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CBS's Political Zombie Drama 'BrainDead' Reviewed, Briefly

By Dustin Rowles | TV | June 16, 2016 | Comments ()

By Dustin Rowles | TV | June 16, 2016 |


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CBS’s new horror-drama-comedy BrainDead — from Robert and Michelle King, the showrunners behind The Good Wife — is meant to satirize Washington politics. Mary Elizabeth Winstead plays Laurel Healy, a documentary filmmaker turned legislative aid to her brother, Luke Healy (Danny Pino), an ambitious Senator who is also banging his assistant behind his wife’s back.

The pilot episode suggests that the series will be a fairly straightforward show that cynically examines the behind-the-scenes maneuvers that get politicians elected and allow them to stay in office. There is, however, a twist: A meteor full of alien bugs has landed on Earth, and those alien bugs are inhabiting and taking over the minds of Washington politicians.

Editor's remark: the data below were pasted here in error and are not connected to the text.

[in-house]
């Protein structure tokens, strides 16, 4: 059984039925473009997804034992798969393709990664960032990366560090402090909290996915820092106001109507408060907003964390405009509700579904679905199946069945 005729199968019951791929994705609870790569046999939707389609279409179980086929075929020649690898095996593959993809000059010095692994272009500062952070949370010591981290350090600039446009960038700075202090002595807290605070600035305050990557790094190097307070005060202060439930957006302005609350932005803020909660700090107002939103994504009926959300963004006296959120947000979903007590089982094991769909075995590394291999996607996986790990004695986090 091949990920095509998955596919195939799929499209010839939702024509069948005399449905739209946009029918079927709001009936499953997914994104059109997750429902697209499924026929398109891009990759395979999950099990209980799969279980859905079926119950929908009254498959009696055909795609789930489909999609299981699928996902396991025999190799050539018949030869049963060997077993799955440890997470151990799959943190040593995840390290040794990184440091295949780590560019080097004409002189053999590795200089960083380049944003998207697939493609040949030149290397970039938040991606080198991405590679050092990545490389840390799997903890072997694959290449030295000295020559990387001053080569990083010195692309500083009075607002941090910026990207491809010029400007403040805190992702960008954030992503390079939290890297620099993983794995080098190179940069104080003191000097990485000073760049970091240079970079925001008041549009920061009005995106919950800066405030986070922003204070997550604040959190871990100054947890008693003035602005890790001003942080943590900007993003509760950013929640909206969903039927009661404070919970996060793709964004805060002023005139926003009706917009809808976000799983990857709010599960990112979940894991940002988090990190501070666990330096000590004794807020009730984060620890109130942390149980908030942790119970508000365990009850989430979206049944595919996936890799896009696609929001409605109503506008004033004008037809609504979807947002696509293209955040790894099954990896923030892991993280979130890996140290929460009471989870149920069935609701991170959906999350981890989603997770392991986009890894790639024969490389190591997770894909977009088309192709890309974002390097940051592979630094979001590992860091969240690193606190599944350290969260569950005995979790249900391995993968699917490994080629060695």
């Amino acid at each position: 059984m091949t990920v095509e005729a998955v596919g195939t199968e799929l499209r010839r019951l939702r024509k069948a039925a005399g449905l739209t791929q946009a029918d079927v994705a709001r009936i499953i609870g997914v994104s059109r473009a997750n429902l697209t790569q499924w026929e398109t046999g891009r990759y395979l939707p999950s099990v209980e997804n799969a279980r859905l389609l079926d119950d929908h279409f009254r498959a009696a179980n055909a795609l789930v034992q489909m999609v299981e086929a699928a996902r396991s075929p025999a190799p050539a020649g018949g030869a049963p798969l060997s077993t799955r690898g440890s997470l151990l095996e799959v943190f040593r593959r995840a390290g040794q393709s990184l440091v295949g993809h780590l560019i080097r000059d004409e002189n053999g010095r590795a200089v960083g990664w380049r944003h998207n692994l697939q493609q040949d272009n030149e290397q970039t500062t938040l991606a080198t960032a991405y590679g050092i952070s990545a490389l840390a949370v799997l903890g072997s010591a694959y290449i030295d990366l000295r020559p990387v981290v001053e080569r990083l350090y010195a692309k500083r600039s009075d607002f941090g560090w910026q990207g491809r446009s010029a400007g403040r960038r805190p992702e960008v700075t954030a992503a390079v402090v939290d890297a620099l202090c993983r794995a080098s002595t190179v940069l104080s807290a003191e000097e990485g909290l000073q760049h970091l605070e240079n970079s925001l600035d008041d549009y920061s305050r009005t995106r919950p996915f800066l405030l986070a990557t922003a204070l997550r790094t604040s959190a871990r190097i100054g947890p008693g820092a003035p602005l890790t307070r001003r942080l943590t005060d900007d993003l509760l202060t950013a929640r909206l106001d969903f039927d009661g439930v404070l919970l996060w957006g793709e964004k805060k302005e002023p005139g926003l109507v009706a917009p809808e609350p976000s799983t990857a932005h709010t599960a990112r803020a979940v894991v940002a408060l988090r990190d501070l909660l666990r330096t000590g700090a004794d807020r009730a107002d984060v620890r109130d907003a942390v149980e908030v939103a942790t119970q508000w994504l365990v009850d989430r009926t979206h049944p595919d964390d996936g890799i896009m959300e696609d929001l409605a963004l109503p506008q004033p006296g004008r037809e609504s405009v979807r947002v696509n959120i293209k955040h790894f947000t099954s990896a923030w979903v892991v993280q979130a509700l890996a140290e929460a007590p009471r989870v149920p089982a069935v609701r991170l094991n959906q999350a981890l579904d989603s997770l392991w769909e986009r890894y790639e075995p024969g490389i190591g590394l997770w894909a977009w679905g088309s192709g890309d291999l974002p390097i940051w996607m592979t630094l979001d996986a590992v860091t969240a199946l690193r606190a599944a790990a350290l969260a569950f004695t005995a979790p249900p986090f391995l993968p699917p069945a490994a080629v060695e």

It’s a metaphor, you see? Because politicians are braindead. Ha! The alien-possessed humans also offer a few moments of comedy, and it gives the show a series-long opportunity to explore the alien invasion, the fall-out, the conspiracies, and the political cover-up. Tony Shalhoub is also onboard as one of the zombie-like Senators, while Aaron Tveit plays his chief of staff and the potential love interest to Winstead’s Healy.

I don’t want to judge the entire series based on the premiere, but the pilot is not the kind of episode that immediately grabs viewers. BrainDead feels more like the kind of drama that we watch for a few episodes, based on the talent involved in the hopes that it eventually gets better, more interesting, and more biting, because the satire here feels very 2014. It’s difficult to skewer D.C. politics in the wake of Donald Trump (although, Veep continues to effectively do so), and BrainDead feels decidedly bland compared to real-world politics.

Winstead — and to a lesser degree, Shalhoub and Tveit — are enough to ensure that I’ll watch a few more episodes to see if it improves, but BrainDead, so far, doesn’t pass for much more than light summer fare with the potential to be modestly entertaining.


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